Ice inside windshield

jetta
volkswagen

#1

I have a 2010 TDI Jetta Sportwagon with a panoramic sunroof. I live in Minneapolis and periodically, when it’s very cold out (single digits above or less), I get a large amount of ice buildup on all the windows in the car. Sometimes it takes about 45 minutes of sitting with the defrost, a/c, and heat at fan level 4 at 82 degrees to clear it up enough so I can drive. If it’s really bad, that can happen, it can get cleared up, but if I get back in the car again, it will happen while I’m driving, too. The dealership has checked drip trays, recirculate valve, all a/c components, but cannot replicate the problem or fix it. Any thoughts?


#2

If you and your passengers are not really careful about removing the snow from their shoes/boots before getting into the car, then you are introducing excess moisture into the car. In low temperatures, moisture=ice.

If you are sure that you are not using the HVAC system on the “recirculate” setting, if it is definite that the sunroof is not leaking, and if you can eliminate snow on footwear as a cause of this problem, then you should explore the possibility of a defective/leaking heater core. Yes, that is extremely improbable on a 2010 car, but that would be the only other possibility as I see it.


#3

There’s moisture in the car, somewhere. Figuring out where it’s coming from is the trick.

I recently had this problem in one of my vehicles. I had a jug of water in the car that had frozen and cracked, and the water leaked out and I was getting frost on the inside of the windows. I removed everything that was wet and parked the vehicle in the sun with the windows open an inch or so and it’s mostly dried out now.

As VDCdriver mentioned, if the HVAC system is operating in the “recycle” mode it will trap moisture in the car. It sounds like you have more than just a little moisture, however. I’d be looking under the carpet for wet padding if I were in your situation.


#4

I’ll have them check the padding - thanks! I’ve asked for them to get some rubber floor mats for me so that I can see how much water is accumulating from snow and they won’t because they’re convinced its not the problem, but I’m hoping I can try that soon, too.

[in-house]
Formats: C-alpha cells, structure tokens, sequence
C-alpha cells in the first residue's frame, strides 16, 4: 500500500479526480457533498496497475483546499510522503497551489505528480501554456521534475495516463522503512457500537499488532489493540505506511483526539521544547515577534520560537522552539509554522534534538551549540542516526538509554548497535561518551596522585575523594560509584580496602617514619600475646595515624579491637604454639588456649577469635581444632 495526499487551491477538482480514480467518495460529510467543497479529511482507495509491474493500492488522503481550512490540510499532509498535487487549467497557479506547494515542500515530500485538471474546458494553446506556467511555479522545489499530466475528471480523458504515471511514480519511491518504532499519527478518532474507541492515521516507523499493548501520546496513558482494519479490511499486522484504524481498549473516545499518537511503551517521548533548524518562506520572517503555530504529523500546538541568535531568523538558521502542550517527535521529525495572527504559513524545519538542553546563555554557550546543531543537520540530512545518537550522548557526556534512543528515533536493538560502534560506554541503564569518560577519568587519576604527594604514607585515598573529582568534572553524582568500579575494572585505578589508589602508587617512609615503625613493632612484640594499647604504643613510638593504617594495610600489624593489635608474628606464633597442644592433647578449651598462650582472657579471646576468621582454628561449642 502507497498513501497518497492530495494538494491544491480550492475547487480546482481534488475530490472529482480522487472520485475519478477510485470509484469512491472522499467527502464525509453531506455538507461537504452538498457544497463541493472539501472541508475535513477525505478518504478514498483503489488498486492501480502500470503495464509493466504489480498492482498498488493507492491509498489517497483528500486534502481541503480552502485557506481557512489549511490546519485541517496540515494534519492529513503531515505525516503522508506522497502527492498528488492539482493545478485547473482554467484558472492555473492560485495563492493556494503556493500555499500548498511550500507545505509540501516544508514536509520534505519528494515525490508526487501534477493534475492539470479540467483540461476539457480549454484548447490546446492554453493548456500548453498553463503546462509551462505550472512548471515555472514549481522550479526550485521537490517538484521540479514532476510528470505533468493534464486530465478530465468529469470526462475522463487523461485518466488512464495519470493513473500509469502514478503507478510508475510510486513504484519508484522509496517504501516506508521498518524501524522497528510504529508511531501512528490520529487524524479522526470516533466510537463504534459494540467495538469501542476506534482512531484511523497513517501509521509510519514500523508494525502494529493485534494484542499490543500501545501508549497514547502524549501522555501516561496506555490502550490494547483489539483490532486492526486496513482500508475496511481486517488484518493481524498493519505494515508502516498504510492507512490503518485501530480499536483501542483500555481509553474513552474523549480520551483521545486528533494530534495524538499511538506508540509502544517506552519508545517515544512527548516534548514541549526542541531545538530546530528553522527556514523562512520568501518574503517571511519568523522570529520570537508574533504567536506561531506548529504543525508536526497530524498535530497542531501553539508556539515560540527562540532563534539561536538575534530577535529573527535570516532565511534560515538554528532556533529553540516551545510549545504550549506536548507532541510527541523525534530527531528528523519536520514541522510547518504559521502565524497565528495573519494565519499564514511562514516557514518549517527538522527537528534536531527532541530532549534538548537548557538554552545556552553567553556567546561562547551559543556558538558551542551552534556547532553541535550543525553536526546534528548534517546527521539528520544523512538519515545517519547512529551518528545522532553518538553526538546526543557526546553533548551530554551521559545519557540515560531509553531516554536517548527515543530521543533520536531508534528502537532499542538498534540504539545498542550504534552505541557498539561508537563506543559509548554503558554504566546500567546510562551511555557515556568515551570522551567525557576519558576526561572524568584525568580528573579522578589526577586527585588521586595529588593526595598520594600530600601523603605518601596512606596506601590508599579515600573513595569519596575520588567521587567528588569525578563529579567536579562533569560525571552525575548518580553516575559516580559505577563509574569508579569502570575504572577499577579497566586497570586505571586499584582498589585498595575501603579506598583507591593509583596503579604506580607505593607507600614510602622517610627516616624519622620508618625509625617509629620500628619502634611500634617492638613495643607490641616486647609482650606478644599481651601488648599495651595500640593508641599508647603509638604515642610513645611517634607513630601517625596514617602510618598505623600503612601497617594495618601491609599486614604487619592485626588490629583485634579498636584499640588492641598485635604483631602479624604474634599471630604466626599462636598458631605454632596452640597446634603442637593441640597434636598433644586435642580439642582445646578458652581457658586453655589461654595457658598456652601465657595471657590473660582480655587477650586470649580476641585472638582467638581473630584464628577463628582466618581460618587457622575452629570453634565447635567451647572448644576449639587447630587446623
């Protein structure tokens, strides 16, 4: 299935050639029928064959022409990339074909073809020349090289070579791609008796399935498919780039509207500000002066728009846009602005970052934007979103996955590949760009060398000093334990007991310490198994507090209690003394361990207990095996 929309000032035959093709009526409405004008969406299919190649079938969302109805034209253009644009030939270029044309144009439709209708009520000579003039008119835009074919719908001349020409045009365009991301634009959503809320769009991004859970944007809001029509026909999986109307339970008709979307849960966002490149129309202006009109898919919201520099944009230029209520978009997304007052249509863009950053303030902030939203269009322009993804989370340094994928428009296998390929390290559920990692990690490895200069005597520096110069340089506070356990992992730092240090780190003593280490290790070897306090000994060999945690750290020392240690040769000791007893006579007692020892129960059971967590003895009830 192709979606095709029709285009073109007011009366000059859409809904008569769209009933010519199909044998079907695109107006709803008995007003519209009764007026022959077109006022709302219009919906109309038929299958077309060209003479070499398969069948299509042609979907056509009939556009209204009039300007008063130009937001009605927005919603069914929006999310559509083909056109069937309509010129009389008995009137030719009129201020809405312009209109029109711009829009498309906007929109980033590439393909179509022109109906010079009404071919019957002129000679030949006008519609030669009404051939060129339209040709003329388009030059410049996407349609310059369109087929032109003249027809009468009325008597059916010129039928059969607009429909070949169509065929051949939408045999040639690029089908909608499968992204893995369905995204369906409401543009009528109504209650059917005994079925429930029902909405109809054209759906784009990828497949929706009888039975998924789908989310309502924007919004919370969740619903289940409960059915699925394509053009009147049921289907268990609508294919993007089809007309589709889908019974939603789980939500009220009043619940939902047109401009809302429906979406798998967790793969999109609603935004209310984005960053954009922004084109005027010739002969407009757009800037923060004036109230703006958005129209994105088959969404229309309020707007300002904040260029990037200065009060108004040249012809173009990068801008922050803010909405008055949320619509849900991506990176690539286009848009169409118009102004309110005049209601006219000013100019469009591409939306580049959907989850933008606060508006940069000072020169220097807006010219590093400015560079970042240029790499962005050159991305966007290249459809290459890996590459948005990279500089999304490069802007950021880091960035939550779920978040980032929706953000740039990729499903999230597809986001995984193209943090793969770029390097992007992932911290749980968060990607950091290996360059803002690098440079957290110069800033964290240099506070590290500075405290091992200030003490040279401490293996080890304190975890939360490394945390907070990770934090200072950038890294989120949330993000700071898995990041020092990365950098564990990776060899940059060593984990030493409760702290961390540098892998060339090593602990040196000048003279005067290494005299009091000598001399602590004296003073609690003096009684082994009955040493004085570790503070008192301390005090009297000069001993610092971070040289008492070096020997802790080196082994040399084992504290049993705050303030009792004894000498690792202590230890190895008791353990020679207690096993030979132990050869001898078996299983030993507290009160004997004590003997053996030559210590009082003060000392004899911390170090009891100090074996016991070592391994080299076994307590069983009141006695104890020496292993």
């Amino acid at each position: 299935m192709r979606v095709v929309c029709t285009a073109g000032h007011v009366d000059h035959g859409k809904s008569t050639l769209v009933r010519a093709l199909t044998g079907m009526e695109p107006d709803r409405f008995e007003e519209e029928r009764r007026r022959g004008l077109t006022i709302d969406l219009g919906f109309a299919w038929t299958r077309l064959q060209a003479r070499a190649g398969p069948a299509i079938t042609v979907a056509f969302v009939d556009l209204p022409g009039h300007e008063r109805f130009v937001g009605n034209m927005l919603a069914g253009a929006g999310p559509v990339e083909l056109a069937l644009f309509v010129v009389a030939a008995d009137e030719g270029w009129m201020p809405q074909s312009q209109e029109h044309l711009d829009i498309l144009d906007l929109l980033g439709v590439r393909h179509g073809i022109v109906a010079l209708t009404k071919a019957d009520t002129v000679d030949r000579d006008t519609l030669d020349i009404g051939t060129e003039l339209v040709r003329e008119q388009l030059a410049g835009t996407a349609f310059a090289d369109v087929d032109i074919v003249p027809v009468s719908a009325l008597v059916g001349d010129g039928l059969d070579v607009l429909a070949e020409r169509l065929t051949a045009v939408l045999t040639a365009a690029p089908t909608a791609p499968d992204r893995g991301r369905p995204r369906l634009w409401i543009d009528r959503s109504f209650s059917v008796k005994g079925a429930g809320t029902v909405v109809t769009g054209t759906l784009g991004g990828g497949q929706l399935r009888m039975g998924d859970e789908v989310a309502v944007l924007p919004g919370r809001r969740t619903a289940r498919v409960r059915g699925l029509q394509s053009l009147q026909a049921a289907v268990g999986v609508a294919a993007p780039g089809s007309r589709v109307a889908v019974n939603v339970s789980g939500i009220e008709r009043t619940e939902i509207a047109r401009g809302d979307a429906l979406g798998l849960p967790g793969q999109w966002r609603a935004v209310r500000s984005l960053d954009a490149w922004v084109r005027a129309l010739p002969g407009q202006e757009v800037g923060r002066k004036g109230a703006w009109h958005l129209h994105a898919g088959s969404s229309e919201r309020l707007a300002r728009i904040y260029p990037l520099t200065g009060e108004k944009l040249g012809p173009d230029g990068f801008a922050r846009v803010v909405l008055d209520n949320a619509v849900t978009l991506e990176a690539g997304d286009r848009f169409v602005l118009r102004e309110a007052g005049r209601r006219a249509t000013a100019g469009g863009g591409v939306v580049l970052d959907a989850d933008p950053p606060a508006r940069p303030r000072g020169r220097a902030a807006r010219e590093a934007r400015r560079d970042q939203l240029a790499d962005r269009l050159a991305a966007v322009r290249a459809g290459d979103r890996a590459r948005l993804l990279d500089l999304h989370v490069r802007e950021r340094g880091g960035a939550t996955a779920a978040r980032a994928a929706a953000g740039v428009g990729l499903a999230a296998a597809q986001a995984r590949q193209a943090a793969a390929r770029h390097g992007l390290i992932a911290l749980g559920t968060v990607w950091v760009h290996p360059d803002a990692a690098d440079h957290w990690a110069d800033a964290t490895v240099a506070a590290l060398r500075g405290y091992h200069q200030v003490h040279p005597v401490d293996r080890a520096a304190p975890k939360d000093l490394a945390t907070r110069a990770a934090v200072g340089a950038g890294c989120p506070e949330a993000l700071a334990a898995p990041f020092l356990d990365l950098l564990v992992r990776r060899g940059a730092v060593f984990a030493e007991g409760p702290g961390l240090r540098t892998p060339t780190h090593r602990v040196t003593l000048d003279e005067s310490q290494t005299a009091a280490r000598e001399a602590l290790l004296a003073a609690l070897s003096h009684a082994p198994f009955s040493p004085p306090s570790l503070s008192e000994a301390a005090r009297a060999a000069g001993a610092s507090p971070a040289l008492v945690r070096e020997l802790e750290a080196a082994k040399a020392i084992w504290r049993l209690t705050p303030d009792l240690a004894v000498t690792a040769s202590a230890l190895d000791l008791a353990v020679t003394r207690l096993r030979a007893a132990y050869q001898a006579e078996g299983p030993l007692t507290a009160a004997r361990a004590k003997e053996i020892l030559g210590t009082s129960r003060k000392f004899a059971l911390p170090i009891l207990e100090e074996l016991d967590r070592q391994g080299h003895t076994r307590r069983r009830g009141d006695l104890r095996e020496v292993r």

#5

Do you have the massive panoramic sunroof? Those seem to be more prone to leaks or having the drain tubes get clogged or disconnected.


#6

I do that the sunroof you’re talking about. I think they checked the seals, but will run the drain tube thing past them again.


#7

In this weather YOU’RE bringing in the moisture, Then locking it in.
Wet feet, snowy feet, icy shoes, snow scrapers all contribute.
The mats, even damp, don’t get a real chance to dry in the cold temps.

Wife’s 06 Escape hybrid. We use an unfolded cardboard box trapped under the wipers for frost abatement overnight.
A few days ago I went out to put it on and thought "oops too late, it already frosted over. "
–It was ALL on the inside. 100% of the windshield and most of the two front door windows.

Why ? As we drive off in the morning it’s quicker to just grab the cardboard from outside and drop it in the passenger floor until tomorrow not noticing that the frost that covers it soaks into the carboard as it melts. It sure seems dry tonight as we put it back on.
But, coupled with those floor mats that also seem dry, it’s just too much pent up moisture with nowhere really to go.

What did I do about it ?
Years ago when we had the first interior frost problems I put several pieces of blackboard chalk in variuos places inside the car. This helps tremandously for most of the normal wet snowy feet.
Last week I took the cardboard into the house to dry and turned the car’s heater on midway with one of the windows open an inch. Letting it run for an hour or so, an open window gives the trapped moisture somewhere to escape.

No problems since. Cardboard stored inside car each day since. ( southwest high altitude four corners weather )